The Night Sky: February 2012
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The Night Sky in February 2012
By Harry J. Augensen
Professor of Physics & Astronomy, Widener University
Full "Snow" Moon on the 7th New Moon on the 21st
Stars and Constellations
Clear, crisp February nights bring with them not only frigid temperatures but also a brilliant tapestry of winter stars. The constellation Cassiopeia, which represents the throne of the Queen of ancient Ethiopia, can be seen high in the northwest, looking like the letter "M." Even higher in the northwest above Cassiopeia is Perseus, whose brightest stars form a horn shape which opens toward the nearby Pleiades cluster. Nearly overhead on February evenings is Auriga, the Charioteer, with the bright yellow star Capella as its "eye." Just south of Auriga is Taurus the Bull, with its bright orange star Aldebaran. Aldebaran is classed as a red giant star, and it stands in the foreground of a more distant loose cluster of stars, the Hyades. Further to the west of the Hyades is the more compact Pleiades star cluster, looking like a miniature dipper. Following Taurus to the east is Gemini and its two brightest stars Pollux and Castor. Orion the Hunter now stands high in the south, dominating the midwinter night sky. Orion's two brightest stars, Betelgeuse and Rigel, are classed, respectively, as red and blue supergiants, and are among the most luminous stars known.
Just below and to the left of Orion is the brightest star in the night sky, Sirius, in the constellation Canis Major.
The four brightest stars in Canis Major form a trapezoidal shape, consisting of Sirius (Alpha), Mirzam (Beta), Adhara (Epsilon), and Wezea (Delta), going clockwise from Sirius. Sirius is by far the brightest of the foursome, with the other three stars having apparent brightnesses roughly comparable with the second magnitude stars in the Big Dipper. But the impression of relative brightnesses was found to be completely misleading, once astronomers determined distances to these objects. Sirius, the Dog Star, is one of the Sun’s nearest neighbors, at only 8.6 light years distance. This distance was first deduced by trigonometric parallax in 1838 by the German astronomer and mathematician Friedrich Bessel. The other three are much farther away: Adhara is 480 light years, Mirzam is 720 light years, and Wezea is 3800 light years distant from our solar system. For any star to lie at these immense distances must imply that it is intrinsically very luminous, far more than our humble Sun. In fact, Sirius possesses a total luminosity 26 times that of the Sun, but the luminosities are 5000, 7200, and 130,000 solar luminosities for Adhara, Mirzam, and Wezea, respectively. Clearly, these are no ordinary stars.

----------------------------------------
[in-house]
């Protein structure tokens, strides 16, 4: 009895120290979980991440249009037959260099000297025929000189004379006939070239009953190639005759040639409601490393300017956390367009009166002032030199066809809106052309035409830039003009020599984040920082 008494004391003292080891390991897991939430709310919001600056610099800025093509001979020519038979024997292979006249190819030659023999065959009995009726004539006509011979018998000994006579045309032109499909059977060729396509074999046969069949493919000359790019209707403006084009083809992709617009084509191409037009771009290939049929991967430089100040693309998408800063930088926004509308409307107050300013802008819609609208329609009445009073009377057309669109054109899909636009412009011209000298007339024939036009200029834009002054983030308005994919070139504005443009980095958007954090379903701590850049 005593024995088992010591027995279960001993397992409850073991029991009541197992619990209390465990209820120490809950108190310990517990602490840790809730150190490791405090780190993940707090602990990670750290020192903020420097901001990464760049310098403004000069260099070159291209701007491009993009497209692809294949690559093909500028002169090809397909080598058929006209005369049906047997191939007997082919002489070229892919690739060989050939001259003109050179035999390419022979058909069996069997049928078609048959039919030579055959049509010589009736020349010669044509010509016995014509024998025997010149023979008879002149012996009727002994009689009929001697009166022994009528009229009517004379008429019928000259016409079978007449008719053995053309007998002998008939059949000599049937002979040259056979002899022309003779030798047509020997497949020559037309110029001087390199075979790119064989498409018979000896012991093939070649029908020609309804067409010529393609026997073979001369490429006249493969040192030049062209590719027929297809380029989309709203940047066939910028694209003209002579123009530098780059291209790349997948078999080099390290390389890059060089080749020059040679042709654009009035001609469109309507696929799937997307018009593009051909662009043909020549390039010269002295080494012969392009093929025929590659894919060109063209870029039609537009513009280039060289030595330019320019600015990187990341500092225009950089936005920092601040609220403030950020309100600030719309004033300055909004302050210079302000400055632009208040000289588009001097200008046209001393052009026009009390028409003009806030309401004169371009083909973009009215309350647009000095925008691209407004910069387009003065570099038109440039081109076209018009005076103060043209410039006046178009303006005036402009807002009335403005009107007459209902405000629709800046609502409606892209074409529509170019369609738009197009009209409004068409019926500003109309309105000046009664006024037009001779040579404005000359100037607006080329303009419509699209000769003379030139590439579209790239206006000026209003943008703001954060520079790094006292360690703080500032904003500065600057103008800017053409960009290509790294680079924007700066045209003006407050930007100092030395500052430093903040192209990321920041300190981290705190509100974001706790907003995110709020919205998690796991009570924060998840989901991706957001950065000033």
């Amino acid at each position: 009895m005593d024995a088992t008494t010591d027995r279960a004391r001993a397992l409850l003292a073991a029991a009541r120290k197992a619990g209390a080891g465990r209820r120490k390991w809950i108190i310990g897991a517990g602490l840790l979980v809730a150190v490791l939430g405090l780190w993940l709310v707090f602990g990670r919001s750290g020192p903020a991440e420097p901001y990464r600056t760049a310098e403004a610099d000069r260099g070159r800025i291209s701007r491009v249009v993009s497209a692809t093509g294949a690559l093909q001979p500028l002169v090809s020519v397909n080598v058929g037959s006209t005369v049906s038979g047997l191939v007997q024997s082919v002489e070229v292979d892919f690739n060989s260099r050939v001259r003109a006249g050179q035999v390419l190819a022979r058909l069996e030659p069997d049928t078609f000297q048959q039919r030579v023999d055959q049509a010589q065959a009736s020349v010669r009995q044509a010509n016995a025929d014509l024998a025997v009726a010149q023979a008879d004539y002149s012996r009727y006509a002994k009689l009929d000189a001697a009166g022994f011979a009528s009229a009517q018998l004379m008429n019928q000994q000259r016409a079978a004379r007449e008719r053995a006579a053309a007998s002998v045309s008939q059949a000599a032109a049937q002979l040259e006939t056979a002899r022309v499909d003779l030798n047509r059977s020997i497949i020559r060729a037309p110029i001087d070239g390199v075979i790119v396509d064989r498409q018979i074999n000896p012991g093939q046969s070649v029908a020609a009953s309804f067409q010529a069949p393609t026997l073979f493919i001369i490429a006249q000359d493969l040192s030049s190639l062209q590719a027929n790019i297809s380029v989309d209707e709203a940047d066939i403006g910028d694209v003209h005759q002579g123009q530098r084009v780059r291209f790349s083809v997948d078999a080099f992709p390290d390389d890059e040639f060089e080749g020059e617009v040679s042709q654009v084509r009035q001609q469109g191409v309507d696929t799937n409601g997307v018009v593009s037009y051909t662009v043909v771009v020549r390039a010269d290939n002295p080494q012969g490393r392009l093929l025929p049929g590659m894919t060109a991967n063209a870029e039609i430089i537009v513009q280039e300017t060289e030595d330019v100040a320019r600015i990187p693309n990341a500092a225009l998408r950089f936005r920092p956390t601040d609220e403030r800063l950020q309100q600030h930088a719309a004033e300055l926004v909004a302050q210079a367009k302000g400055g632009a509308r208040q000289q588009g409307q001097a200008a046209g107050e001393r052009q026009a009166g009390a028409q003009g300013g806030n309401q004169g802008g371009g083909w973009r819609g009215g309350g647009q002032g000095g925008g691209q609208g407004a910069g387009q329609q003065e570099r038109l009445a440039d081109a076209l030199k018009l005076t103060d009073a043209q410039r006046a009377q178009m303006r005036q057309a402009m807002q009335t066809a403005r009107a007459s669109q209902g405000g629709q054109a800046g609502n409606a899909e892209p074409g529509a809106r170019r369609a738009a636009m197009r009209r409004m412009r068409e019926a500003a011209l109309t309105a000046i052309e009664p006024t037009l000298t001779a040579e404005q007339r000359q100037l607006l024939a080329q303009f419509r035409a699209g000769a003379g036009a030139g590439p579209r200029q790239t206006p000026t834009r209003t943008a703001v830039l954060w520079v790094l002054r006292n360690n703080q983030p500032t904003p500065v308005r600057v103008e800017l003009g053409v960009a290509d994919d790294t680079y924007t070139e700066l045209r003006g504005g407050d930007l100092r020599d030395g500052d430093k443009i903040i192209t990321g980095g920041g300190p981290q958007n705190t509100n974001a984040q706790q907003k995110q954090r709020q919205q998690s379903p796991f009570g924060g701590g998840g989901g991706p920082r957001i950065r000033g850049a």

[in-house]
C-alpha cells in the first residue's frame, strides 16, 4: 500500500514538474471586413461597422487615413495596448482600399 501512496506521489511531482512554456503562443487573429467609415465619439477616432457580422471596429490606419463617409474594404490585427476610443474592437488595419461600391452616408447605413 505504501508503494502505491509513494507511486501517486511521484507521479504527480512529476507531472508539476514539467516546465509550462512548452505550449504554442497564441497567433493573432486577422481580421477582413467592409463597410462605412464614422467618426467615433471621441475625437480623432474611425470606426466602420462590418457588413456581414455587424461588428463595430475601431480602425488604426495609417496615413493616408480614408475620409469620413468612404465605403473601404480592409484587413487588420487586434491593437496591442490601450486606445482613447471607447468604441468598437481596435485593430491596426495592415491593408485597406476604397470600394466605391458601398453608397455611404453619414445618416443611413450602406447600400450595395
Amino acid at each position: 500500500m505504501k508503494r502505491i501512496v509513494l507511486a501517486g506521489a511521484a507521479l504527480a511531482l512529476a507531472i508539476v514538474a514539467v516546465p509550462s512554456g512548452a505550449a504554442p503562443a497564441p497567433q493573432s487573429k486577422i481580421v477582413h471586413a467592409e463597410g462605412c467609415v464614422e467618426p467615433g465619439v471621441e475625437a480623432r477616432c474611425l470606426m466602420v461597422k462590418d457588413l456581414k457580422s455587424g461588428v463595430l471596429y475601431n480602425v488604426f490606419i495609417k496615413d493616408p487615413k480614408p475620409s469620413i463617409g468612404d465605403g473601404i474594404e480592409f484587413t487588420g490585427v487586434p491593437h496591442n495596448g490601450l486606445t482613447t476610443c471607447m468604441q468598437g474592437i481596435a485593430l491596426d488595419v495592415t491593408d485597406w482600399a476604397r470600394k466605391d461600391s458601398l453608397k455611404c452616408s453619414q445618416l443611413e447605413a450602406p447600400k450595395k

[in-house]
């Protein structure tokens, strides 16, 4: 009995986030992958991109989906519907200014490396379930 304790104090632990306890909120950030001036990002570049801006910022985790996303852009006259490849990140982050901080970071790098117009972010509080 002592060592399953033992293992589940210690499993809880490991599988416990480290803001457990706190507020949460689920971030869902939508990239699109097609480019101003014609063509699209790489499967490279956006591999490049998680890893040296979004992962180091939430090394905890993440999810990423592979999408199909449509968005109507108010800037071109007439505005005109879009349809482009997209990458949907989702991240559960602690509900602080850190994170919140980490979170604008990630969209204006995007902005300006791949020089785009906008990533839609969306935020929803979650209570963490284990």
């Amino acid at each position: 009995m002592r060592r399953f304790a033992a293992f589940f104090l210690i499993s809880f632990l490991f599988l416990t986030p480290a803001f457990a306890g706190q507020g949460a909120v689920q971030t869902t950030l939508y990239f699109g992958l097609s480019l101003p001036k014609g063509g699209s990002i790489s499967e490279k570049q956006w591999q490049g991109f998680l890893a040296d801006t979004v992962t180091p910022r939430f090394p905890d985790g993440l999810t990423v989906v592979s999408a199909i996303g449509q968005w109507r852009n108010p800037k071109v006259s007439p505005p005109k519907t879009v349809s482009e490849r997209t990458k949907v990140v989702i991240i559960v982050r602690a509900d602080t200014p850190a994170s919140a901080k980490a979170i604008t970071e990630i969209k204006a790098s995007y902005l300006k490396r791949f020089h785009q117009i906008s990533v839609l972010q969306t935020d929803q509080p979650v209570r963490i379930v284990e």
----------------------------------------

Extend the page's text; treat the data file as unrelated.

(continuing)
Just a bit further to the east of Sirius is its neighbor Procyon in Canis Minor. Like Sirius, Procyon is also nearby, at 11 light years away, and also like Sirius, Procyon is a binary star system containing a white dwarf. After about 8 pm, you can spot some of the stars of spring mounting the sky in the east. In particular, Regulus in the constellation Leo, lies low in the east-northeast. Looking a little further northward, you may spot the Big Dipper, which is part of the constellation Ursa Major, or Big Bear, rising in the north-northeast. The appearance of these groups is a sure celestial sign that spring will soon be here.